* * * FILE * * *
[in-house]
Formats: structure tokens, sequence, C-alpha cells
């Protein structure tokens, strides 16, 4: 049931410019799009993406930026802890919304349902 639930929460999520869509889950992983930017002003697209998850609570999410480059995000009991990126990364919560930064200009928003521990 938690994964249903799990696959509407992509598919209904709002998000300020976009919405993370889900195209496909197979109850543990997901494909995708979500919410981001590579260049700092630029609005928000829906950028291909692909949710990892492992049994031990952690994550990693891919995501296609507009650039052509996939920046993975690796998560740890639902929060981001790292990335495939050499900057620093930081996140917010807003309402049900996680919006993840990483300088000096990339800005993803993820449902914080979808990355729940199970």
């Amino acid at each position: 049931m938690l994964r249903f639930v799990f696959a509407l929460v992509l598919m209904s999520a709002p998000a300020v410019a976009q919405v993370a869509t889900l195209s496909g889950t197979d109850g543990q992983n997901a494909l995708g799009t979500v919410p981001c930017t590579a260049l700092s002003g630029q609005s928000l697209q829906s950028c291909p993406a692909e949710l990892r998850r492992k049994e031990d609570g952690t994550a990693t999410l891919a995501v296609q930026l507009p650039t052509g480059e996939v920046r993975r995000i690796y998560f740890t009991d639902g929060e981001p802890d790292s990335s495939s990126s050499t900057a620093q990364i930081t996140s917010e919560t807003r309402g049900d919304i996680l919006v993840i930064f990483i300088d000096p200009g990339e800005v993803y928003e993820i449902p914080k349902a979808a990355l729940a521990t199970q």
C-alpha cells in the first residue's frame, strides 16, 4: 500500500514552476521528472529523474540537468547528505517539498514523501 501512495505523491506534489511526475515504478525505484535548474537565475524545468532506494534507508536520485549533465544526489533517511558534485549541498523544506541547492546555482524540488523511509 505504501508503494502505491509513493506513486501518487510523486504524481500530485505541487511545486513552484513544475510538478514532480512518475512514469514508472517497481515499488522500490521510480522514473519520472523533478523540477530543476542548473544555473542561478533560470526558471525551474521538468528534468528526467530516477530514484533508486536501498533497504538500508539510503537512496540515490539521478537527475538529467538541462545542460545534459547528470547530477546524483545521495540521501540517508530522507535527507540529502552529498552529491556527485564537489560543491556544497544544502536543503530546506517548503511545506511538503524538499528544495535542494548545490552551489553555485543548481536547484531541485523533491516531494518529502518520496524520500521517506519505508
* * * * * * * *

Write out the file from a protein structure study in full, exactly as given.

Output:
[in-house]
Formats: structure tokens, sequence, C-alpha cells
């Protein structure tokens, strides 16, 4: 049931410019799009993406930026802890919304349902 639930929460999520869509889950992983930017002003697209998850609570999410480059995000009991990126990364919560930064200009928003521990 938690994964249903799990696959509407992509598919209904709002998000300020976009919405993370889900195209496909197979109850543990997901494909995708979500919410981001590579260049700092630029609005928000829906950028291909692909949710990892492992049994031990952690994550990693891919995501296609507009650039052509996939920046993975690796998560740890639902929060981001790292990335495939050499900057620093930081996140917010807003309402049900996680919006993840990483300088000096990339800005993803993820449902914080979808990355729940199970």
């Amino acid at each position: 049931m938690l994964r249903f639930v799990f696959a509407l929460v992509l598919m209904s999520a709002p998000a300020v410019a976009q919405v993370a869509t889900l195209s496909g889950t197979d109850g543990q992983n997901a494909l995708g799009t979500v919410p981001c930017t590579a260049l700092s002003g630029q609005s928000l697209q829906s950028c291909p993406a692909e949710l990892r998850r492992k049994e031990d609570g952690t994550a990693t999410l891919a995501v296609q930026l507009p650039t052509g480059e996939v920046r993975r995000i690796y998560f740890t009991d639902g929060e981001p802890d790292s990335s495939s990126s050499t900057a620093q990364i930081t996140s917010e919560t807003r309402g049900d919304i996680l919006v993840i930064f990483i300088d000096p200009g990339e800005v993803y928003e993820i449902p914080k349902a979808a990355l729940a521990t199970q």
C-alpha cells in the first residue's frame, strides 16, 4: 500500500514552476521528472529523474540537468547528505517539498514523501 501512495505523491506534489511526475515504478525505484535548474537565475524545468532506494534507508536520485549533465544526489533517511558534485549541498523544506541547492546555482524540488523511509 505504501508503494502505491509513493506513486501518487510523486504524481500530485505541487511545486513552484513544475510538478514532480512518475512514469514508472517497481515499488522500490521510480522514473519520472523533478523540477530543476542548473544555473542561478533560470526558471525551474521538468528534468528526467530516477530514484533508486536501498533497504538500508539510503537512496540515490539521478537527475538529467538541462545542460545534459547528470547530477546524483545521495540521501540517508530522507535527507540529502552529498552529491556527485564537489560543491556544497544544502536543503530546506517548503511545506511538503524538499528544495535542494548545490552551489553555485543548481536547484531541485523533491516531494518529502518520496524520500521517506519505508